Hello and welcome to Art Insider for April 21st, 2022 – FREE Edition.
Today, we’ve prepared another issue by Nicholas Shorvon, our favorite art investment expert and advisor.
He explains the Do’s and Don’ts of buying contemporary art by young artists, and offers you the best investment strategies.
How to find and buy a young contemporary artist’s work
This article is to help advise you if you’re buying to own long-term, and you’re looking for a good investment.
The art market is really a series of niche marketplaces, and be aware: the ‘young contemporary’ primary marketplace (speaking purely in investment terms) is at the riskier end of the art market spectrum.
However, sometimes you can buy something for £10K and see a similar piece by the artist sell a year later for £150K.
Ewa Juszkiewicz is a good example of this – a 37-year-old artist from Poland (where she still lives and works). Her works have been going for nearly 10x their estimates.
How to find an artwork
The first step is to go to a showcase gallery where you’ll get the chance to see lots of young artists’ work, all in one place.
I’m based in the UK, so a good one here is the Frieze contemporary young galleries/artist’s section at their fair (Frieze Focus).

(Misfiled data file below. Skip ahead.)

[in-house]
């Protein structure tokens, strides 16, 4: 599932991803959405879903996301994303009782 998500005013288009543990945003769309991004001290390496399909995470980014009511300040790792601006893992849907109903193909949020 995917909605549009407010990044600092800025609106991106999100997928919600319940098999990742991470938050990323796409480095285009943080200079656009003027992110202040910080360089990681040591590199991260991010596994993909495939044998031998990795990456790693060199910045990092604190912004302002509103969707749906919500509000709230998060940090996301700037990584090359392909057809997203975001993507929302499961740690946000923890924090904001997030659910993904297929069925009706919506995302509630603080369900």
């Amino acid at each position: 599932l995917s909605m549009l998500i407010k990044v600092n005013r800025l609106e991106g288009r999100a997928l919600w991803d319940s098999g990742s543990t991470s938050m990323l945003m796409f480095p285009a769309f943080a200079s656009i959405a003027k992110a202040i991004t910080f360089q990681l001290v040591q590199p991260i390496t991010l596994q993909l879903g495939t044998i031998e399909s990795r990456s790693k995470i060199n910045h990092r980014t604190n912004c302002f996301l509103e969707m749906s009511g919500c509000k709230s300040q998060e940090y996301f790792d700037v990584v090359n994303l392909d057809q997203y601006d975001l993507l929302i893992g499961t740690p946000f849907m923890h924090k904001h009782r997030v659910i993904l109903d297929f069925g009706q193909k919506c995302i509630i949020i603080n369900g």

If you are based elsewhere, find the nearest contemporary art fair, and then explore their young gallery sections.
Remember: the most successful buys happen when you catch a great young artist early, at a great gallery. This article offers you the best, simplest system of doing that.
A gallery being invited to the fair means important people in that fair’s country have noticed the gallery and respect it. The fair will have curated a list of good up-and-coming galleries for you, so, to an extent, they will all be back-able.
Once at the fair, find the gallery that exhibits the artists’ work you like the most. Introduce yourself, say you really like the work and that you’d like to visit their main gallery. Arrange a time the owner can meet you there and show you the artists’ portfolio.
If it’s a smaller art fair, there might not be a section for young galleries, in which case – focus on galleries resident to the host country, and work the same way: find which gallery has the work you like the most and then go and visit it.
Most private (commercial) galleries are free so you can just make a list of the ones you like the look of and go and wander around when you have time. The best way to get your eye in is to see lots of art.
Talk to gallery owners about the artists you like most. They are the world experts on these artists and will be happy to educate you on all aspects of their career to date. Don’t be afraid to ask lots of questions and don’t be afraid to ask how much each work is.
There is one rule – no flipping.
Recently, it has been very noticeable that a great many of the young artists who have started to break through (and who are now being represented by the biggest blue-chip galleries) are seeing their work going to auction at the biggest auction houses’ contemporary sales.